“There is risk every time you nod your head,” Mauney replied. “I didn’t get this far by (playing it safe), so I am not going to start now.”
One should never be surprised by Mauney, however his decision to return does raise some eyebrows.
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According to Freeman, Mauney is currently “behind the game” in his recovery when it comes to stiffness in the shoulder. When Freeman first performed the surgery, he explained to Mauney he would be out for at least six months, but that he could also potentially not regain full motion in his shoulder until more than a year.
It will only have been 107 days since he had surgery when Mauney nods his head during Round 1 of the PBR World Finals.
“His shoulder is much stiffer than it should be at this point in his recovery,” Freeman said. “He still has a significant amount of weakness, which is not surprising given what he had wrong with him, so I expected him to be weak at this point. It would be surprising if he wasn’t stiff, but he is much stiffer than he should be even under the circumstances. He is behind where he should be at this point. That is not necessarily his fault. He had a bad injury and is prone to a lot of scarring.”
Freeman added that “without a doubt” Mauney could severely reinjure his shoulder and ruin the results of the surgery.
“I don’t believe J.B. is physically ready to compete at the Finals with his shoulder, but as we have discussed with other athletes and injuries, this is not a potentially life-threatening injury, so he can make his own decision,” Freeman said. “If that is what he decided, we hope everything goes well.”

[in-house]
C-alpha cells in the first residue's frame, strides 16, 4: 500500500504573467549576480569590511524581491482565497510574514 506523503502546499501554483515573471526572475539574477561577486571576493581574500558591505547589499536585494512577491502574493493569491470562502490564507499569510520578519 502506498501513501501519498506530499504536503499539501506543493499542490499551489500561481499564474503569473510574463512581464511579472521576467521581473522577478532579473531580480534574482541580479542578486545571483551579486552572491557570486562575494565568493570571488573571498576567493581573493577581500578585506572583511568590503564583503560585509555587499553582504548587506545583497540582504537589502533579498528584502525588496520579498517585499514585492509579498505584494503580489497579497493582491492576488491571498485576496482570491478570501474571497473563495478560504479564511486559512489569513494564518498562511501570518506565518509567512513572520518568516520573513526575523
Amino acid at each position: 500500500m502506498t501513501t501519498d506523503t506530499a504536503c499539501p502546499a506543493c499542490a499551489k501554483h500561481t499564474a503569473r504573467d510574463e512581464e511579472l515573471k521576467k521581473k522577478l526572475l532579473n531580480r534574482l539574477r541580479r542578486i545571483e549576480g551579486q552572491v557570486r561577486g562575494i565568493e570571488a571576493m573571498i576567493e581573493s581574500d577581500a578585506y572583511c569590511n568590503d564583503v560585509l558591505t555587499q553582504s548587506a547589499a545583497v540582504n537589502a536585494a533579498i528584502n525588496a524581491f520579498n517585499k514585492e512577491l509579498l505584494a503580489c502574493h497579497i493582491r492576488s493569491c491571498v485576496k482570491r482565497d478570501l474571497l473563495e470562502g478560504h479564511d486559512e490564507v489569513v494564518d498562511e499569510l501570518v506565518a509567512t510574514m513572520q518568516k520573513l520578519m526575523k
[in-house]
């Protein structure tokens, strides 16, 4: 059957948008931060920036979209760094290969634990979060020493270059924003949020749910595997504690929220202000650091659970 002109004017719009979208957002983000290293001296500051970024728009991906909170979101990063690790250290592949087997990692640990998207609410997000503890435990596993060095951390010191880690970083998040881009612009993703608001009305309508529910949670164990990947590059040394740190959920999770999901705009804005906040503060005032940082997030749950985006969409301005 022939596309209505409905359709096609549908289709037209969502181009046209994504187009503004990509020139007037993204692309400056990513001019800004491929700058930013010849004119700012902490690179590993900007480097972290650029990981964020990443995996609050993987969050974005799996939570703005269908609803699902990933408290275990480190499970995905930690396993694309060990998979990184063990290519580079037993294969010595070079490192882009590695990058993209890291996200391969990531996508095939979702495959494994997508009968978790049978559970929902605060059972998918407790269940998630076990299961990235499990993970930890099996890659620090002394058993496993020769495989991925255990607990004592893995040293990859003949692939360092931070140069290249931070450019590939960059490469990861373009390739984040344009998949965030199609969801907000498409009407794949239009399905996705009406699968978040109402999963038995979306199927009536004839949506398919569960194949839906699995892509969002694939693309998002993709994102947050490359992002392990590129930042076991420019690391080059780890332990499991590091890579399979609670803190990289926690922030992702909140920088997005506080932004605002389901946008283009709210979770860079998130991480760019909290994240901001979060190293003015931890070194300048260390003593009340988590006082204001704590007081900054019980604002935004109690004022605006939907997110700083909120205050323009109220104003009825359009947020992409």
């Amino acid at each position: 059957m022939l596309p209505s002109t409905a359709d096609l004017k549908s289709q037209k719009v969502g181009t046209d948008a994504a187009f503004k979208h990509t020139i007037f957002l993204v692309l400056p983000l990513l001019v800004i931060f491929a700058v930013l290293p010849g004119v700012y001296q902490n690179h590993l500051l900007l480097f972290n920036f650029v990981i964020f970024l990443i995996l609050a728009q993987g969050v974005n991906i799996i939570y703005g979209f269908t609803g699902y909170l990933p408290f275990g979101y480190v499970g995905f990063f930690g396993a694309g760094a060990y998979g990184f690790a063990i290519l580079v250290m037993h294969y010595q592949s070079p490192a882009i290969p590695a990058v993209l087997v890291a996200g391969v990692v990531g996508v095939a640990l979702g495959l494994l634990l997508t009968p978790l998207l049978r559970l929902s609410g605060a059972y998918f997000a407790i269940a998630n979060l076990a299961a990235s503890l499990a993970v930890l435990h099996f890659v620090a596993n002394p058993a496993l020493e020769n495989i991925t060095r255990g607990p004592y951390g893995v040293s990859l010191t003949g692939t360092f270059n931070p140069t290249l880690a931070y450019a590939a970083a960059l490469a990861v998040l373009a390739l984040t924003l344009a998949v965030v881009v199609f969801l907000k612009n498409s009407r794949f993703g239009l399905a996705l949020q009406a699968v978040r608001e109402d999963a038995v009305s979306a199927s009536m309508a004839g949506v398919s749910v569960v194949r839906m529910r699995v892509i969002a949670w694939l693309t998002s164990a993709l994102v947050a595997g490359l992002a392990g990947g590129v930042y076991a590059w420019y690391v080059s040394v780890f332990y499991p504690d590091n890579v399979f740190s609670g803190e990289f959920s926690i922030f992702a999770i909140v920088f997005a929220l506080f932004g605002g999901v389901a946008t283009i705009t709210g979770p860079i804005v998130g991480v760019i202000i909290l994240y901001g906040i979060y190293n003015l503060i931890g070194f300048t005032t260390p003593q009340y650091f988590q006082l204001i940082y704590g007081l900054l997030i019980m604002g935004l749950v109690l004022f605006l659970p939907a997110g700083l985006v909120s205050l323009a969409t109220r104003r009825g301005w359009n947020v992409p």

Mauney was ranked fifth in the world standings at the time of his injury in July. He is two qualified rides away from becoming the third rider in PBR history to record 500 or more rides on the Built Ford Tough Series.
With a little more than two weeks to prepare, Mauney will begin rehabbing immediately with Blyn in North Carolina.
“Work the hell out of it,” Mauney said of his plan. “I am going to Rich’s this week instead of the therapist at the house and I will let him work on it all week. I don’t have as much rotation and movement as I should, so I am going to go to Rich. Rich won’t sweet coat it. He is going to put it where it needs to be. It feels good, but it just feels real weak and stiff.
“I am going to try and get as much movement and everything we can it before we go.”
Blyn lives about an hour away from Mauney and he has gained access to Appalachian State University so that he will have all resources available to try and restore more of Mauney’s range of motion.
They will begin immediately on Monday.
“We are going to work on him every day,” Blyn said. “He has done a pretty good job, but he still lacks where he needs to be. According to J.B., he is going to try and ride in the Finals. In the grand scheme of things, he is probably not ready in terms of it being fully healed. He is behind schedule in terms of range of motion.